by Mad Rocket Scientist
In an effort to NOT be just another “Gun Guy” (seriously, I have many other interests, firearms are just a hobby), I thought I’d post about something completely different.
New Dealer recently posted about how cities can not keep the PWK middle class inside the city limits, and I felt this article by Robbie Moore from The International would be somewhat apropos: The Death of the American Mall and the Rebirth of Public Space
As a kid, I spent a lot of time in malls – less as a rampant consumer than as a bored teenager, but still it was a place to go. Said malls usually had one or two stores I loved to shop in, typically a video arcade or a Waldenbooks (about the only place I could find AD&D manuals and sci-fi/fantasy pulp fiction). They also had junk food, shelter from Wisconsin winters and summers, and age appropriate girls.
As an adult, I can’t stand malls and I spend as little time in them as is needed to get what I need and be gone. Yet I can’t help being a bit sad to see many of them struggling and shuttering, especially some of the ones that were a part of my formative years. As an adult, it is interesting to look back – further back than my own birth – to see some of the history of the places. This link has some history on a mall that was a place I frequented until I left home for the Navy (and even during the few times I’ve gone back home). I remember going there to buy a shirt for my mother’s funeral service, because I had to deliver the eulogy and the shirt I had packed had been ruined by a too hot iron.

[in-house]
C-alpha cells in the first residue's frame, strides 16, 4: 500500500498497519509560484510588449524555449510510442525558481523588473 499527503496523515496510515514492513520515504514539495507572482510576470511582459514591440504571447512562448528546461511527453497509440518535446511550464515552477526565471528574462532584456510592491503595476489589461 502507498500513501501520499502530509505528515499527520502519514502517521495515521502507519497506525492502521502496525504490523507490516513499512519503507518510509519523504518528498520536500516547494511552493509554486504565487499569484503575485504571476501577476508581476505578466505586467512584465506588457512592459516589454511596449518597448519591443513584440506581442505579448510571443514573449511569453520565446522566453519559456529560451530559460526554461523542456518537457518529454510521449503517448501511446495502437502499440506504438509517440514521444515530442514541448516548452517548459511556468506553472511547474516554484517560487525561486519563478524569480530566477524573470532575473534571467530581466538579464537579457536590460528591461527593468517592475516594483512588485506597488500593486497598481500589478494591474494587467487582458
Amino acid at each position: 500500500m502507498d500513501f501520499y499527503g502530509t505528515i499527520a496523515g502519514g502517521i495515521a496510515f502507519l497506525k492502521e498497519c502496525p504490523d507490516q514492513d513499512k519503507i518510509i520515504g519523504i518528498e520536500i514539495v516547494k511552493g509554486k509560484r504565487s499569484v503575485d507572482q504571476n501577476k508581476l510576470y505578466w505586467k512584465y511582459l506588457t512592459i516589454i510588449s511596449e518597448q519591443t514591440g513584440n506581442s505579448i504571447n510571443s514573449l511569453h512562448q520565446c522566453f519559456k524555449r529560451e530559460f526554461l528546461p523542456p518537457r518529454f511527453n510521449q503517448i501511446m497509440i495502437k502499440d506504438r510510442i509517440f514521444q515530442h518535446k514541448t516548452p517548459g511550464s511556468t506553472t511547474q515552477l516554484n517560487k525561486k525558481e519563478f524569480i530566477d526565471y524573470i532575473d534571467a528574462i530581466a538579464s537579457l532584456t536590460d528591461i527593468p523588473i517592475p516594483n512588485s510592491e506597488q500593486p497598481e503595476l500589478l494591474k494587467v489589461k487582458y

Lots of memories in these places, for many of us, I suspect.
I was born into the era of malls. The nostalgia is there, but I won’t miss them terribly if they vanish. I hope they do become better places, parks, centers of community, more mixed use urban spaces – or even just better malls – something more than just box like enclosed shopping plazas.
How about you?